temperature and pressure (STP). If we go back to the comparison of two formulas of the Ideal Gas
Law, we have:

P1 V1 = n1 R T1
P2 V2 = n2 R T2

The R's are the same, so they can be cancelled. At standard temperature, T1 = T2 = 273K, and
the T's can be cancelled. At standard pressure, P1 = P2 = 1 atmosphere, and the P's can be
cancelled. When all the canceling has been done,

V1 = n1
V2 n2

If the volume is proportional to the number of mols of a gas, there is a constant, k, that we can use
in the formula, V = k n, to express the proportionality of V and n. What is that proportionality
constant? At standard temperature and pressure, the pressure is one atmosphere and the temperature
is 273K. The Universal Gas Constant is still 0.0821 Liter - atmospheres per mol - degree. Let's
set n at one to find out what k is.
P V = n R T and V = n R T/P
V = (1 mol) (0.0821 L - A/ mol - K) (237 K) / (1 A)
Cancel the mols, the A's (for Atmosphere) and the K's. Do the math.
V = 22.4 Liters
We have seen this number before in Avogadro's Law, and this is where it comes from. When n is
one mol and V is 22.4 Liters, k is 22.4 Liters/mol.

1 mol of any gas at STP = 22.4 liters
KNOW THIS

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DALTON'S LAW OF PARTIAL PRESSURES

Similarly to the way we derived V = k n for Avogadro's Law above when the pressure is constant,
we can derive P = k n for conditions when the volume does not change. This time there is no
notable significance to the k, so we will just say that P is proportional to n when the temperature
and pressure are constant. In conditions when more than one gas is mixed, we could number and
add the pressures and mols. If we were to have P1 of gas #1 due to n1 mols of it and P2 of another
gas (#2) due to n2 mols of it, those two gases in the same volume (They must be at the same
temperature.) can be added together. PT is the total pressure and nT is the total number of mols.
n1 + n2 = nT and P1 + P2 = PT
This has nothing to do with whether gas #1 is the same as gas #2. Dalton's Law of Partial Pressures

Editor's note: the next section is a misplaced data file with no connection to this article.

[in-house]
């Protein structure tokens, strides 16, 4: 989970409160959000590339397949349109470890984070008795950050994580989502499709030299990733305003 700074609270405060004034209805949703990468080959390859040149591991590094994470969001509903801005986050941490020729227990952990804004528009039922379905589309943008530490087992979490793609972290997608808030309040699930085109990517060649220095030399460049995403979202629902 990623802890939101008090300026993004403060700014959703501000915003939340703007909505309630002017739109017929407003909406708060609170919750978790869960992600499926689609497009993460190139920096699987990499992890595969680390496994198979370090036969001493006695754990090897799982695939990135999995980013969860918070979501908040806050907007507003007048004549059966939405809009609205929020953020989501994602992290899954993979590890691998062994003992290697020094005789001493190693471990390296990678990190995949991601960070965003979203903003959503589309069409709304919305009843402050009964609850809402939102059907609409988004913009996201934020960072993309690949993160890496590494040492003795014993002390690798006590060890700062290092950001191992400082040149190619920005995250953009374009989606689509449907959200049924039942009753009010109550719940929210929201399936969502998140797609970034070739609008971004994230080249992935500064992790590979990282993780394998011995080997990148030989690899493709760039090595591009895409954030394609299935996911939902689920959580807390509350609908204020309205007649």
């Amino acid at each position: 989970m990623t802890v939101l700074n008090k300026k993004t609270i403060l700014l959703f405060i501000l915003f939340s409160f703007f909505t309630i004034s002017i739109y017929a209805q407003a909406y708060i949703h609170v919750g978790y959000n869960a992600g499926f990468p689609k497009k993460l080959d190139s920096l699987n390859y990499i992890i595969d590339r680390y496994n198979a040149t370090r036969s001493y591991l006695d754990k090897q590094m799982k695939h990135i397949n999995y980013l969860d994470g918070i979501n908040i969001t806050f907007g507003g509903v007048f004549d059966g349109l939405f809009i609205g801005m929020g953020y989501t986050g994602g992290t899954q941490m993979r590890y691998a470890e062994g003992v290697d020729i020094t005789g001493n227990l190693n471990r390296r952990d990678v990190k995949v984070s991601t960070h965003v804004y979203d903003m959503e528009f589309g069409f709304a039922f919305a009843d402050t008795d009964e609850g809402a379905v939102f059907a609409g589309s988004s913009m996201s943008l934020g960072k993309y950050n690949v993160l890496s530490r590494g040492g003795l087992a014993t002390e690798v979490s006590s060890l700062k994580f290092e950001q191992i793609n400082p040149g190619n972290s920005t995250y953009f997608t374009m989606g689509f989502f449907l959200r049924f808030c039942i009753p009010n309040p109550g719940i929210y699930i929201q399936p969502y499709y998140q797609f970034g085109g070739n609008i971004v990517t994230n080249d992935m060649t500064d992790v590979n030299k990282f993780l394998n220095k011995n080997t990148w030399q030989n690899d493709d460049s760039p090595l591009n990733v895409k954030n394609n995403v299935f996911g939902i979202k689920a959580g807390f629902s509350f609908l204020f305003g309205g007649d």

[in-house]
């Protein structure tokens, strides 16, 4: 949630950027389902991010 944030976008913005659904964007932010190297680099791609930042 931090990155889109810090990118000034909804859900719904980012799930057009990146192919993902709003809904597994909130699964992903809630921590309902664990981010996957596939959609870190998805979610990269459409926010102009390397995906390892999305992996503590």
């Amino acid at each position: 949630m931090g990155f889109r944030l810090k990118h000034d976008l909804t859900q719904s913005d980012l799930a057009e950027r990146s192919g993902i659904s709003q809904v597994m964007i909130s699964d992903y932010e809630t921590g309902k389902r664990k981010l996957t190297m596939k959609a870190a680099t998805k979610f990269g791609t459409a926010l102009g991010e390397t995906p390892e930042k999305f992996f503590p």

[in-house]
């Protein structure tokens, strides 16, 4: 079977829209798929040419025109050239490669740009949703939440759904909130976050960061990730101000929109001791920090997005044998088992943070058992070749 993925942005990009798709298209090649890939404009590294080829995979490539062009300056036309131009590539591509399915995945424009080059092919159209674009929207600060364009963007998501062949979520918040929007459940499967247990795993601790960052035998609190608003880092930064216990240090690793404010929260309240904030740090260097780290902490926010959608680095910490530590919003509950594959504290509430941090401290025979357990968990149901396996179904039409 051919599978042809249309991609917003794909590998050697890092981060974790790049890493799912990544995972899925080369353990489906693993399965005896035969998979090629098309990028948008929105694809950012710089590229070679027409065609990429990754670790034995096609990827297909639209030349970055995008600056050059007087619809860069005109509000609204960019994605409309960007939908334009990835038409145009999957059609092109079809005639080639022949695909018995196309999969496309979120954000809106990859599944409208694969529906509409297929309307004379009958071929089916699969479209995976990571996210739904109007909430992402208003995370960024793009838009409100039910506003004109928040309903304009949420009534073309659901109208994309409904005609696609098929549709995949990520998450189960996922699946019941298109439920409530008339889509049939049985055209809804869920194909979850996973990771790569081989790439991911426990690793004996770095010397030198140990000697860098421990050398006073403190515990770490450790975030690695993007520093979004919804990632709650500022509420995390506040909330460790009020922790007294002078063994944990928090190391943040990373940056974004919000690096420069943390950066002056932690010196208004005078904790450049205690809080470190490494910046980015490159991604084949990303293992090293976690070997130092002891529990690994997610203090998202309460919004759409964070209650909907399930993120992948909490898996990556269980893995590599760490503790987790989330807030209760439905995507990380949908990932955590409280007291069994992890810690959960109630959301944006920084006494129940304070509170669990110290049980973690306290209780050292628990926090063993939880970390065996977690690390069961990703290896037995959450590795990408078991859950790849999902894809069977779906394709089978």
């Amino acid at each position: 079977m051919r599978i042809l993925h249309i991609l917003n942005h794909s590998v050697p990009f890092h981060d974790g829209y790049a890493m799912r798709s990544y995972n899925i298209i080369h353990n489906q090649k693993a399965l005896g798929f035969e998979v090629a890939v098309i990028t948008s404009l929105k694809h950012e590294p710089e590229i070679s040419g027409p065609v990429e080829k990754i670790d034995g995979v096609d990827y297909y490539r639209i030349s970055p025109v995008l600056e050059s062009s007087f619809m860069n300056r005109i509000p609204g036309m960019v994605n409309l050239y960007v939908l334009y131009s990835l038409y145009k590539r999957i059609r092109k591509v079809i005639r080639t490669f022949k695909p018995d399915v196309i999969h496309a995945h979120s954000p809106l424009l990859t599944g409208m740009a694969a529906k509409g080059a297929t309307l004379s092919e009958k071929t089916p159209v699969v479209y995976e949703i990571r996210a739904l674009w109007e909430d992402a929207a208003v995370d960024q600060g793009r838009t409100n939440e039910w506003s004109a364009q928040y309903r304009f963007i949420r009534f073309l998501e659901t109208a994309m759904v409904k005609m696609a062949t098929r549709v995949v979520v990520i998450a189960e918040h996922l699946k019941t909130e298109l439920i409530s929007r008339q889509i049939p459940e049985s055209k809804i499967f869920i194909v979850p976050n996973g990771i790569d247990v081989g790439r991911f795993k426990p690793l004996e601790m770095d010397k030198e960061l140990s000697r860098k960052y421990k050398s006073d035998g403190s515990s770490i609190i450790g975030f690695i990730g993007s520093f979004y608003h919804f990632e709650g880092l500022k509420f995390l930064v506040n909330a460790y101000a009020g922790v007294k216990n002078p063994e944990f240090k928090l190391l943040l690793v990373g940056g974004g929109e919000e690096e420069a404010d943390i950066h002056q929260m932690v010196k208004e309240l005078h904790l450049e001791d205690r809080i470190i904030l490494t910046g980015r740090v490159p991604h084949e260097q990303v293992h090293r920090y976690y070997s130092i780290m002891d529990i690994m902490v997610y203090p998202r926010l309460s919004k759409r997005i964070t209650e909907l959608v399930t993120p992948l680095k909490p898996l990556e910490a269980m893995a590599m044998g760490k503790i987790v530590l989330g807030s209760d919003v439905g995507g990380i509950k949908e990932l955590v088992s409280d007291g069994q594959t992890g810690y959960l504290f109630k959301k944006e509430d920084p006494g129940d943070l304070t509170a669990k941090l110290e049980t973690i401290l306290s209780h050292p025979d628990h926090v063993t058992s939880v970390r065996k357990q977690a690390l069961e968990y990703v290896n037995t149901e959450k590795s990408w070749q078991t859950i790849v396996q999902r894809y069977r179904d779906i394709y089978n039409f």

says that, "The sum of all the partial pressures of the gases in a volume is equal to the total
pressure." Where PT is the total pressure, P1 is the partial pressure of 'gas #1', P2 is the partial
pressure of 'gas #2', Pn is the pressure of the last gas, whatever number (n) it is.

PT = P1 + P2 + ..... + Pn
KNOW THIS

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GRAHAM'S LAW OF DIFFUSION (OR EFFUSION)

Gases under no change of pressure that either diffuse in all directions from an original
concentration or effuse through a small hole move into mixture at a rate that is inversely
proportional to the square root of the formula weight of the gas particle.

The mental picture of diffusion could be the drop of ink (with the same specific gravity as water)
being carefully placed in the center of a glass of water. The ink will diffuse from the original point
where it was deposited with no mixing of the glass of water. The mixing of diffusion is due to the
movement of the molecules. (You can actually SEE this if you make an almost saturated solution of
sugar and put a small amount of dye in the mixture. Slowly pour the mixture down the side of a
clear container partly filled with water, and place the continer on a surface that will not be moved.
The syrup mixture will drop to the bottom of the water and make a sharp line between the liquids.
As days pass, you will see that sharp line blur, and, as weeks pass, the line may disappear
comopletely.) Gases diffuse much more quickly than liquids because the energy of motion is higher
and the available path for unobstructed straight movement is much greater in gases.
Temperature is a type of energy. Temperature is the way we feel the motion of the molecules. E =
1/2 m v
2
is the formula for energy of motion. This very motion of the molecules is the operating
motion of the mixing action of diffusion. The mass of the molecule is the formula weight or
molecular weight of the gas particle.
From the formula for energy of motion we can see that the mass of the particle (the formula weight)
is inversely proportional to the square of the velocity of the particle. This is the easiest way to
remember Graham's Law.
(v1)
2
= Fw2
(v2)
2
Fw1
KNOW THIS

Notice in the above formula that 'v1' is over 'v2' and that 'Fw2' is over 'Fw1'. This is so that the inverse
relationship can be expressed in the formula.
If you are solving for the effusion velocity of a particle, you might take the square root of both